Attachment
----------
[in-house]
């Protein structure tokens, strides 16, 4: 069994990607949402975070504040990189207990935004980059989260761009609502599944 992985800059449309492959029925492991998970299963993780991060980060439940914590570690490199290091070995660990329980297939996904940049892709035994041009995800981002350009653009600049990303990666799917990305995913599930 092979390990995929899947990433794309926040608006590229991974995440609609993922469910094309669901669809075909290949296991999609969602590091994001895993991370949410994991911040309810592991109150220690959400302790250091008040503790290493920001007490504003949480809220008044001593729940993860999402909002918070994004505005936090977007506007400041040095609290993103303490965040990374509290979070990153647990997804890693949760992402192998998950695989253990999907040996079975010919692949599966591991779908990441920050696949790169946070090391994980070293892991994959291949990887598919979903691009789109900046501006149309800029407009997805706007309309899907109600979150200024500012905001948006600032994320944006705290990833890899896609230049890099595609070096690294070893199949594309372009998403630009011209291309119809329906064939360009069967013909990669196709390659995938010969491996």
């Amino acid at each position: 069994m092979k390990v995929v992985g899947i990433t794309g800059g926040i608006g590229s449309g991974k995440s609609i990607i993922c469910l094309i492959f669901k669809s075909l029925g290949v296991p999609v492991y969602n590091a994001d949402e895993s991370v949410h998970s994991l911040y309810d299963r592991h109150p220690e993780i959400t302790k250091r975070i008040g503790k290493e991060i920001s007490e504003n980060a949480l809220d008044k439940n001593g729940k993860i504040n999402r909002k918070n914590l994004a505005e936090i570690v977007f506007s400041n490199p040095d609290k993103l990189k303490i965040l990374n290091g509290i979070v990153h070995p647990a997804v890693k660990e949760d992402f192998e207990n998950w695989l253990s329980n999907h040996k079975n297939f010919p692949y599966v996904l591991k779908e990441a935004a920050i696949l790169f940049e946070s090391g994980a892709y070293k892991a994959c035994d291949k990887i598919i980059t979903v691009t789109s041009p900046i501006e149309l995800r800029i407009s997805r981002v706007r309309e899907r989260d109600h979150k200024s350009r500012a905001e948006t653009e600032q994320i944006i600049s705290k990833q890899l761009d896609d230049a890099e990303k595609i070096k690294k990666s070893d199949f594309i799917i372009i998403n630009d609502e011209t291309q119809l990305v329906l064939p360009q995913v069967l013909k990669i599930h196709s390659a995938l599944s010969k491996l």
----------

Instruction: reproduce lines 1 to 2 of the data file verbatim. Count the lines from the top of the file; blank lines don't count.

[in-house]
């Protein structure tokens, strides 16, 4: 069994990607949402975070504040990189207990935004980059989260761009609502599944 992985800059449309492959029925492991998970299963993780991060980060439940914590570690490199290091070995660990329980297939996904940049892709035994041009995800981002350009653009600049990303990666799917990305995913599930 092979390990995929899947990433794309926040608006590229991974995440609609993922469910094309669901669809075909290949296991999609969602590091994001895993991370949410994991911040309810592991109150220690959400302790250091008040503790290493920001007490504003949480809220008044001593729940993860999402909002918070994004505005936090977007506007400041040095609290993103303490965040990374509290979070990153647990997804890693949760992402192998998950695989253990999907040996079975010919692949599966591991779908990441920050696949790169946070090391994980070293892991994959291949990887598919979903691009789109900046501006149309800029407009997805706007309309899907109600979150200024500012905001948006600032994320944006705290990833890899896609230049890099595609070096690294070893199949594309372009998403630009011209291309119809329906064939360009069967013909990669196709390659995938010969491996």